Loans and capital from DHCR leveraged private investment to create more than $6 billion in economic activity and many construction jobs, the Commissioner said, and the agency continues to oversee and enforce the rent laws that cover about 900,000 rent stabilized units. Since 2012, DHCR brought more than 37,000 units back into the rent regulation system and recovered more than $1 million on behalf of tenants who were wrongly overcharged rent, he said.

With the 2015-2016 budget, DHCR seeks to build on those accomplishments, Commissioner Towns testified.

The budget provides $486 million to expand affordable and supportive housing and enhance community development programs throughout the State, he said. Of the $439.5 million from the JP Morgan Chase settlement, $257 million is programmed for affordable housing and community development, Commissioner Towns said. Also programmed are $20 million for DHCR's "Access to Home" program to benefit veterans, an additional $20 million investment in the Rural and Neighborhood Preservation Companies, plus efforts to modernize the New York City Housing Authority and the Office of Rent Administration.

MTA Chair: Increased State Investment Needed to Build Capacity

Thomas F. Prendergast, Chairman and CEO of the Metropolitan Transportation Authority, began his January 29 testimony on Transportation components of the budget by noting a $141 million State aid increase in the Executive Budget and reviewed MTA's efforts to downsize its' office space and convert unneeded space to cash in order to boost the Authority's bottom line. These savings, along with other cost-cutting moves, have improved MTA operations, Prendergast said.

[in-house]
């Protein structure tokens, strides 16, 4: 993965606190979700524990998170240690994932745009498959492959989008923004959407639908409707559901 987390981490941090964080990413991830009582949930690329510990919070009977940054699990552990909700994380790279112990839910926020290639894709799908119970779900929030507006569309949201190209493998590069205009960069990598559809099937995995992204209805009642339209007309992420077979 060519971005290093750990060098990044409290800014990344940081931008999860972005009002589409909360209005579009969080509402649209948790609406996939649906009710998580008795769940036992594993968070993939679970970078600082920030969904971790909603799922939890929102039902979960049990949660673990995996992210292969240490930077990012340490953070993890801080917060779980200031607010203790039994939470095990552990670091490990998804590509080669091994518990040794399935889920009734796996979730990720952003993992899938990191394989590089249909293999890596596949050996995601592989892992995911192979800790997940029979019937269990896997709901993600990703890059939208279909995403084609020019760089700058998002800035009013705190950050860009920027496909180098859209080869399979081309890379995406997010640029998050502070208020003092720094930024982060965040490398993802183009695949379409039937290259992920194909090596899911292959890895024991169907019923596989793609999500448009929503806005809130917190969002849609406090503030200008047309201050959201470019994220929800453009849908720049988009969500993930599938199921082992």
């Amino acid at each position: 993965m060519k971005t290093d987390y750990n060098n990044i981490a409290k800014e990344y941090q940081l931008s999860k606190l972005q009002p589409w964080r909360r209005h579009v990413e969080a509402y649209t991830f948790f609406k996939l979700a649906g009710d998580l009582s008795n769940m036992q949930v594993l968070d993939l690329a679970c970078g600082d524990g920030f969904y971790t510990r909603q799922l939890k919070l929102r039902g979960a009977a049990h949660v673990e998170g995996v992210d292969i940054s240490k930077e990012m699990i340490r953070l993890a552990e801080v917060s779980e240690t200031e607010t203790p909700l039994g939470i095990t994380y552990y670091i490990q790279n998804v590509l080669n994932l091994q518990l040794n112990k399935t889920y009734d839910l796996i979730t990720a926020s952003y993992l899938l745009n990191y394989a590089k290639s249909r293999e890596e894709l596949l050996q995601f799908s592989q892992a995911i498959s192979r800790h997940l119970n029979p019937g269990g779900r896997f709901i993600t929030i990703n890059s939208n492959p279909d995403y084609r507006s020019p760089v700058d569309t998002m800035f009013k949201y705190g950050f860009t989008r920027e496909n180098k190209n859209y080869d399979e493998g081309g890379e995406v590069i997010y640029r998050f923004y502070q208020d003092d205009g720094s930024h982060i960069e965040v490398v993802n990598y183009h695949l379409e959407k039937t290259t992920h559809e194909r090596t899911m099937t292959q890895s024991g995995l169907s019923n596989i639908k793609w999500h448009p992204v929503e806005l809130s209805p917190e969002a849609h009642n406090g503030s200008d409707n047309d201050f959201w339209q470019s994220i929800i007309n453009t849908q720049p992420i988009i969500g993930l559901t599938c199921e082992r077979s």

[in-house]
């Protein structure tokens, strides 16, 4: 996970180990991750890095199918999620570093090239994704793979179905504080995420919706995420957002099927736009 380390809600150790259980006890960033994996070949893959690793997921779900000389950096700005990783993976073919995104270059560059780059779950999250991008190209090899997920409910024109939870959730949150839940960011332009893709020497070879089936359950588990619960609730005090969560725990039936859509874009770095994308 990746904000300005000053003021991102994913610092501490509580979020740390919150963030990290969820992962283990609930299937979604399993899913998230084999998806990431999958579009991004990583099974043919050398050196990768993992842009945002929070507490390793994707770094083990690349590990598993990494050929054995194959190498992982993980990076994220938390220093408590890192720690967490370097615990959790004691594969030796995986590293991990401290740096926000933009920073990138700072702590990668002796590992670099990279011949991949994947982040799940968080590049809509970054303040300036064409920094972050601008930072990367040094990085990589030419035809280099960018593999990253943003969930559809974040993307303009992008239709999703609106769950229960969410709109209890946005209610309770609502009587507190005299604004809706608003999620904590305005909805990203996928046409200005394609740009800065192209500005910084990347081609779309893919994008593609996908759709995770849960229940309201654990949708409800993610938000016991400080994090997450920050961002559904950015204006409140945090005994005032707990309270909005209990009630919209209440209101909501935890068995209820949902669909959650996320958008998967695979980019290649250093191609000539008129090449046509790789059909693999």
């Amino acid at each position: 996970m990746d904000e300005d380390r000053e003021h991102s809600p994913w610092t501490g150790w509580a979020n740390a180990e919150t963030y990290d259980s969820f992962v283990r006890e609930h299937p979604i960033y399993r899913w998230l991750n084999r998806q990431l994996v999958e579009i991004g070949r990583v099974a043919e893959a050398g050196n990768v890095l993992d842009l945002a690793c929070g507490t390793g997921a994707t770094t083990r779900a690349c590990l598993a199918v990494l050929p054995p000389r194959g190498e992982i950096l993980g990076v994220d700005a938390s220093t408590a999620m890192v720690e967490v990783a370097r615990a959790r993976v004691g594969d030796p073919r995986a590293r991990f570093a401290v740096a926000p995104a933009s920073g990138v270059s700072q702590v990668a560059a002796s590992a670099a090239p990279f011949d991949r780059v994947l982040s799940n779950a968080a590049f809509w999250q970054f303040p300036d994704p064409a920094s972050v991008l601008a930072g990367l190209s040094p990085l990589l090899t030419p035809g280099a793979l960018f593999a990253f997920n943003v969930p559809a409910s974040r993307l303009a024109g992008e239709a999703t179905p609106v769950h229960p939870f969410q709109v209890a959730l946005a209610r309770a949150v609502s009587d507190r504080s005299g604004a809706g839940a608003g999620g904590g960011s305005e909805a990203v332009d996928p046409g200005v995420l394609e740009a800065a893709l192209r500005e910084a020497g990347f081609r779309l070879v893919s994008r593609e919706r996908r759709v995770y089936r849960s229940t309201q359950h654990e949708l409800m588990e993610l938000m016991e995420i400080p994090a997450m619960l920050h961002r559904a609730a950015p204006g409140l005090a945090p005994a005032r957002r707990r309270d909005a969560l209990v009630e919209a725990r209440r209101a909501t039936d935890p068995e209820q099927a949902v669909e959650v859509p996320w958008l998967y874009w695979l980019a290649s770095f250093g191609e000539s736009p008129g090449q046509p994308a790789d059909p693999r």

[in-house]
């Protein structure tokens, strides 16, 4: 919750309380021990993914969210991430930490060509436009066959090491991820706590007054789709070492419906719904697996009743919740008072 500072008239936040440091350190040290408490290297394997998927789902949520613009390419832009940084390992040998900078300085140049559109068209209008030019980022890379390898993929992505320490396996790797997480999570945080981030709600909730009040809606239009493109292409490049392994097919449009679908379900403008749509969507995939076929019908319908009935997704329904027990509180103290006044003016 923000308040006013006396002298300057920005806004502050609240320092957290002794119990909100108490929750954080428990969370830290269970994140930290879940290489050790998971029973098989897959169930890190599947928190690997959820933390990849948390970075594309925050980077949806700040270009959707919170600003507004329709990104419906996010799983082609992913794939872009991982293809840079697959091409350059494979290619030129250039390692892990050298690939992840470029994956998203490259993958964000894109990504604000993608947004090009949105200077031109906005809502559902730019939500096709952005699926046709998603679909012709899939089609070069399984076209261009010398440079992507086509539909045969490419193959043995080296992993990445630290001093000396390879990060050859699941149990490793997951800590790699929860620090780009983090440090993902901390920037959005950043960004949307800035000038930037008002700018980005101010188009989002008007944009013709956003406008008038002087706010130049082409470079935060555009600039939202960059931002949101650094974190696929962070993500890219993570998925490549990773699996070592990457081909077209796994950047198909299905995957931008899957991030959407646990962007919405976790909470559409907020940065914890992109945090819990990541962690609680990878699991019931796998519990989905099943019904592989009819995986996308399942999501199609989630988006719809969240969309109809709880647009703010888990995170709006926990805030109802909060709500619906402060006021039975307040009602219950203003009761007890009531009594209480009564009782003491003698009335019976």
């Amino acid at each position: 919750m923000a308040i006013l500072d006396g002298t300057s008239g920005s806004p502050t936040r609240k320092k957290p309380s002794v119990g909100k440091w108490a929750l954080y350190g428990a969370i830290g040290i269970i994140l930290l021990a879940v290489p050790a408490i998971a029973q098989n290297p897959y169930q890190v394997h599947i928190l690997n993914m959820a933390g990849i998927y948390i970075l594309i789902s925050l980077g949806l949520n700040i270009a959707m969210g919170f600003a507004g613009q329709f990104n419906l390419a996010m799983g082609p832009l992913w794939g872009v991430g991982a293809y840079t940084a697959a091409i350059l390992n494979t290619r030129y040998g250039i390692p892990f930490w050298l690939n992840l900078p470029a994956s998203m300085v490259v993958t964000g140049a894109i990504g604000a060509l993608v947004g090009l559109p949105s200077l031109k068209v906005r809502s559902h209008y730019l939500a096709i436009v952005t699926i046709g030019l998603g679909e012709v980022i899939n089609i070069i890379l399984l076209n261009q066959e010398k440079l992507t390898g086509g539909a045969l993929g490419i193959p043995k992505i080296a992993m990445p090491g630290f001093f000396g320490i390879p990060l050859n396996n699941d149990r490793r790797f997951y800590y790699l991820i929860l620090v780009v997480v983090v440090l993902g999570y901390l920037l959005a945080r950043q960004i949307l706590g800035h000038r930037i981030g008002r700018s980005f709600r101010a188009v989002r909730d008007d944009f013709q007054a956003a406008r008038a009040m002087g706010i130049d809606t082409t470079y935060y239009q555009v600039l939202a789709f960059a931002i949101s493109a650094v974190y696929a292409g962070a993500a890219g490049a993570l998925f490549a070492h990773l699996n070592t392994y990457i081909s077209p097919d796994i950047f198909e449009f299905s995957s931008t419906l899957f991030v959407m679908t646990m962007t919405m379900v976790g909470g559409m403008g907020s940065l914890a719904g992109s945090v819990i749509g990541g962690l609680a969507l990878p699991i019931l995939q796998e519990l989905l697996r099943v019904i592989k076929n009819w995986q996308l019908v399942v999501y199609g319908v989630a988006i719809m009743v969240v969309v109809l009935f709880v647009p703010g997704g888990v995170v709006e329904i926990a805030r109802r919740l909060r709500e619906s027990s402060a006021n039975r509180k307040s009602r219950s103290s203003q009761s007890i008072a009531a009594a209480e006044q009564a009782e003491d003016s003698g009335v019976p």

Ridership continues to break records, Prendergast said - prior to October 2013 MTA had never recorded six million daily subway riders, but in 2014 that figure was exceeded five times in September, seven times in October and nine times in December. More than 83 million trips are taken on Metro-North each year, Prendergast testified, and the trend toward heavy ridership shows no signs of abating in the foreseeable future. Recent studies have shown that the MTA's service area is expected to serve an additional two million people by 2040.

This means MTA resources are stretched almost to their limits, he said; a minor delay on one train at rush hour can create a ripple effect that touches the rest of the system leading to overcrowded platforms and ever-increasing delays for every train that follows. Funding to expand MTA's system will be crucial, Prendergast said, noting that a Capital Program was recently rejected because it did not adequately account for funding that will be required to meet this growing demand. Prendergast closed his testimony with a note of appreciation for the Legislature's longstanding support for MTA operations in the past, and best wishes for a positive outcome for the MTA's Capital Program for 2015 and future years.

Farina: Strong Enrollment in NYC's Pre-Kindergarten Program

Carmen Farina, Chancellor of New York City's Department of Education, began her February 3 testimony on Elementary and Secondary Education components of the budget by thanking the Legislature for including $300 million in the current year's budget to pay for the new Pre-K program in the City in which 53,000 students are currently enrolled. This strong enrollment has the City well-positioned to meet this year's goal of offering universal Pre-K, Farina said.